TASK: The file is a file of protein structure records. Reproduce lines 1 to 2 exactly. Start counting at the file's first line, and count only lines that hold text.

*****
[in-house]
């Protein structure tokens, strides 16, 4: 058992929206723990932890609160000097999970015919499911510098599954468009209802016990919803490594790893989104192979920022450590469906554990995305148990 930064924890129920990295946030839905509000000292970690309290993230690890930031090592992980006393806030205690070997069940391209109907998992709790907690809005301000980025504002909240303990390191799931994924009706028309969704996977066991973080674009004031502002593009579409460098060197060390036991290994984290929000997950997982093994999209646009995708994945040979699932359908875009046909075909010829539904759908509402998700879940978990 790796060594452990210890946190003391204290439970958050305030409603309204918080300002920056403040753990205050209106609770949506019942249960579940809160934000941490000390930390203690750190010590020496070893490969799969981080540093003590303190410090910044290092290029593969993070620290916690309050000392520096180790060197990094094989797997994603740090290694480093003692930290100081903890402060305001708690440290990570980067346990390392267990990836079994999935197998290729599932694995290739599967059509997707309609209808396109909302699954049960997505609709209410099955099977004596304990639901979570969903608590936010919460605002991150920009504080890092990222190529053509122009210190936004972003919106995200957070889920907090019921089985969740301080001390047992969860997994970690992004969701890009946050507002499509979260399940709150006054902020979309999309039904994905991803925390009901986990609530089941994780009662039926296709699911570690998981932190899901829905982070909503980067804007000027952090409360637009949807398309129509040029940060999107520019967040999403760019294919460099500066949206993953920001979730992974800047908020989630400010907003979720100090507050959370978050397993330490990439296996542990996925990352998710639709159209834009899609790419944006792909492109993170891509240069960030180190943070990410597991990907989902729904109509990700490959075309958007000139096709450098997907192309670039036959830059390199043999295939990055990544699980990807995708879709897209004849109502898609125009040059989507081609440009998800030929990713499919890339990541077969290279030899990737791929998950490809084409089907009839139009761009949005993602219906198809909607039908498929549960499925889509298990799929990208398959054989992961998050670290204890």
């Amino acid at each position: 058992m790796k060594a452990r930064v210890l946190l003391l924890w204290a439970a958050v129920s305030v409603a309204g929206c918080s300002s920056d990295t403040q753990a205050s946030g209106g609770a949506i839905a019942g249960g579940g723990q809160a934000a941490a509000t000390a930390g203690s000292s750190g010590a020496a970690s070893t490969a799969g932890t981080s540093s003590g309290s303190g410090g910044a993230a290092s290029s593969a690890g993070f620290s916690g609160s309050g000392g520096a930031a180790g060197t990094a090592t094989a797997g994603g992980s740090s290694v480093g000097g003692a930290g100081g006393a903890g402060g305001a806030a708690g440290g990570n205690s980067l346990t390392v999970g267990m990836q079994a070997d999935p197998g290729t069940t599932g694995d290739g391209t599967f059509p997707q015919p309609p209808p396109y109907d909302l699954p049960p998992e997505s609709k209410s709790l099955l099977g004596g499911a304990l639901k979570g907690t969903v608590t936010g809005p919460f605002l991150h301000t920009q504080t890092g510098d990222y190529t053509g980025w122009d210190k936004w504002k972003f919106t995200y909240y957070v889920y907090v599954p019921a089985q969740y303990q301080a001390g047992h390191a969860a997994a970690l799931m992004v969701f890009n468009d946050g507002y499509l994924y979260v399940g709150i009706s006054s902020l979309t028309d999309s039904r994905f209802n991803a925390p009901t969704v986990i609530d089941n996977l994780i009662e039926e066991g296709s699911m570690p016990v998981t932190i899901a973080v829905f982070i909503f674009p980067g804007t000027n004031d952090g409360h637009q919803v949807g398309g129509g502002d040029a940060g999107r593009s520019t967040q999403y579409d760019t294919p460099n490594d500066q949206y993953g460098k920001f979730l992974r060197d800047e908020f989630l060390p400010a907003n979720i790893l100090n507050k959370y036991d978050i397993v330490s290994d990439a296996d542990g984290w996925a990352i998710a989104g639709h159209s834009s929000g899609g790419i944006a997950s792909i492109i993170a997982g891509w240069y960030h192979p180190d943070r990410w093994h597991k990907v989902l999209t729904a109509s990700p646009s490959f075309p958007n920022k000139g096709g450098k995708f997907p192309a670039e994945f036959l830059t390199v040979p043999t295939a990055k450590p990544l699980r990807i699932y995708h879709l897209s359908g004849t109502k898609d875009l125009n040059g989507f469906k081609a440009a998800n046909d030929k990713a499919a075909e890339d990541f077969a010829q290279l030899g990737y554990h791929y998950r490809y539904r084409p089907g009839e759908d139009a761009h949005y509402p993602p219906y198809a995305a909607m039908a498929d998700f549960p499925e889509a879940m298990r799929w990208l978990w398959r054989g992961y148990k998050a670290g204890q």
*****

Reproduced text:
[in-house]
């Protein structure tokens, strides 16, 4: 058992929206723990932890609160000097999970015919499911510098599954468009209802016990919803490594790893989104192979920022450590469906554990995305148990 930064924890129920990295946030839905509000000292970690309290993230690890930031090592992980006393806030205690070997069940391209109907998992709790907690809005301000980025504002909240303990390191799931994924009706028309969704996977066991973080674009004031502002593009579409460098060197060390036991290994984290929000997950997982093994999209646009995708994945040979699932359908875009046909075909010829539904759908509402998700879940978990 790796060594452990210890946190003391204290439970958050305030409603309204918080300002920056403040753990205050209106609770949506019942249960579940809160934000941490000390930390203690750190010590020496070893490969799969981080540093003590303190410090910044290092290029593969993070620290916690309050000392520096180790060197990094094989797997994603740090290694480093003692930290100081903890402060305001708690440290990570980067346990390392267990990836079994999935197998290729599932694995290739599967059509997707309609209808396109909302699954049960997505609709209410099955099977004596304990639901979570969903608590936010919460605002991150920009504080890092990222190529053509122009210190936004972003919106995200957070889920907090019921089985969740301080001390047992969860997994970690992004969701890009946050507002499509979260399940709150006054902020979309999309039904994905991803925390009901986990609530089941994780009662039926296709699911570690998981932190899901829905982070909503980067804007000027952090409360637009949807398309129509040029940060999107520019967040999403760019294919460099500066949206993953920001979730992974800047908020989630400010907003979720100090507050959370978050397993330490990439296996542990996925990352998710639709159209834009899609790419944006792909492109993170891509240069960030180190943070990410597991990907989902729904109509990700490959075309958007000139096709450098997907192309670039036959830059390199043999295939990055990544699980990807995708879709897209004849109502898609125009040059989507081609440009998800030929990713499919890339990541077969290279030899990737791929998950490809084409089907009839139009761009949005993602219906198809909607039908498929549960499925889509298990799929990208398959054989992961998050670290204890």